By Kathleen Meek
In Walter Benjamin’s essay “The Work of Art in the Age of Mechanical Reproduction,” Benjamin discusses the change that has taken place in art since the invention of mechanical reproduction and the way this change has affected society’s interaction with art. Benjamin states that the mechanical reproduction of works of art has caused a “decay of the aura” of these works to ensue (Benjamin III). By “decay of the aura,” Benjamin is not solely focusing on a negative loss of sacredness associated with that work, though he admits this may be a result as well; rather, he is concerned with the evolution of art from an elitist form which centered around a ritual function to a medium in which all people can both express themselves and enjoy in a purely aesthetic manner. In order for this evolution to happen, the old forms and constraints for art must break down and make way for new ways of thinking to take their place; mechanical reproduction is the technical element which allowed this transition of thought and form to occur.
Benjamin argues that, originally, art had a “unique existence…in time and space”(II). Even if reproductions were made from original art forms, the quality of those reproductions was such so that the original was always identifiable and retained its “authority” over the copies (II). With the invention of mechanical reproduction, however, the line between original and copy became blurry. In fact, in some cases, such as photography, there is no distinction at all between an “original” and a “copy”: all of the prints may be thought of either as originals or as copies, but one print does not have any authority over another. The loss of a “unique existence” for a work of art is part of the decay of the aura for that piece of art.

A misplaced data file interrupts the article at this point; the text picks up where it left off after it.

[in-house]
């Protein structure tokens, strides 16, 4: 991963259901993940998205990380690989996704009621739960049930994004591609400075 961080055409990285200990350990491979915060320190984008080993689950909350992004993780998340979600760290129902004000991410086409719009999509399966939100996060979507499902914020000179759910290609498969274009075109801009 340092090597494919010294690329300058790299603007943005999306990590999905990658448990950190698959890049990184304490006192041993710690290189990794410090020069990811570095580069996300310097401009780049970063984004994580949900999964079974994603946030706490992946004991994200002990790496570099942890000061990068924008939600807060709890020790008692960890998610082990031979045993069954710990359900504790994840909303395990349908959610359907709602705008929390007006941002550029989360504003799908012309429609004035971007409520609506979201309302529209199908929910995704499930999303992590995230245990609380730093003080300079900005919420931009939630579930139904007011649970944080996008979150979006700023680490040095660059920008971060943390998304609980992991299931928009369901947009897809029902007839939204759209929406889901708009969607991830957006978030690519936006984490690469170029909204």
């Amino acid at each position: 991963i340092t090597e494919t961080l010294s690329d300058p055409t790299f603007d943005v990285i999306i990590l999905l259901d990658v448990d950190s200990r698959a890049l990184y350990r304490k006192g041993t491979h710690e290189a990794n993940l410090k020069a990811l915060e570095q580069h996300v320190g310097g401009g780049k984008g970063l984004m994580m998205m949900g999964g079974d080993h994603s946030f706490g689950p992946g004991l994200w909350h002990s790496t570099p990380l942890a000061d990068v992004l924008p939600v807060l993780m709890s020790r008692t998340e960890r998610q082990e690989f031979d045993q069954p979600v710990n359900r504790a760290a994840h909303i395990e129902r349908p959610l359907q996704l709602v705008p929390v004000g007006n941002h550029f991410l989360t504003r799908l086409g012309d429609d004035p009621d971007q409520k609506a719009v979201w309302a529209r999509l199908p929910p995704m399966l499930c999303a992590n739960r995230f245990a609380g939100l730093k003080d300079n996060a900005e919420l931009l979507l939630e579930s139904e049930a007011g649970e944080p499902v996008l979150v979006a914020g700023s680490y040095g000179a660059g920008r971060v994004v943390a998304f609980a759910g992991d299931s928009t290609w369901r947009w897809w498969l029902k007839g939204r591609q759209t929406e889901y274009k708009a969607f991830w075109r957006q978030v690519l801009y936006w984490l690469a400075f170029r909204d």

It is this duplication of art, however, which allows art to be freed from its foundation in ritual and transformed into “pure” art (IV). Benjamin wrote that “for the first time in world history, mechanical reproduction emancipates the work of art from its parasitical dependence on ritual” (IV). Art in previous times was, in fact, made for a purpose: kings and queens commissioned portraits to hang next to the portraits of their ancestors; altar pieces were painted to relay Bible stories to the illiterate congregation; idols were cast for people to worship. The ability to mechanically produce and reproduce art ushered in a new age in which art is made for art’s sake. As Benjamin points out, “much futile thought had been devoted to the question of whether photography is an art. The primary question—whether the very invention of photography had not transformed the entire nature of art—was not raised” (VII). Photographers broke free from the old constraints and made work that they personally wanted to make. Other artists followed their lead and this notion of creating art either strictly for personal or for exhibitive reasons flourished, as evidenced by the art movements of the early 20th century.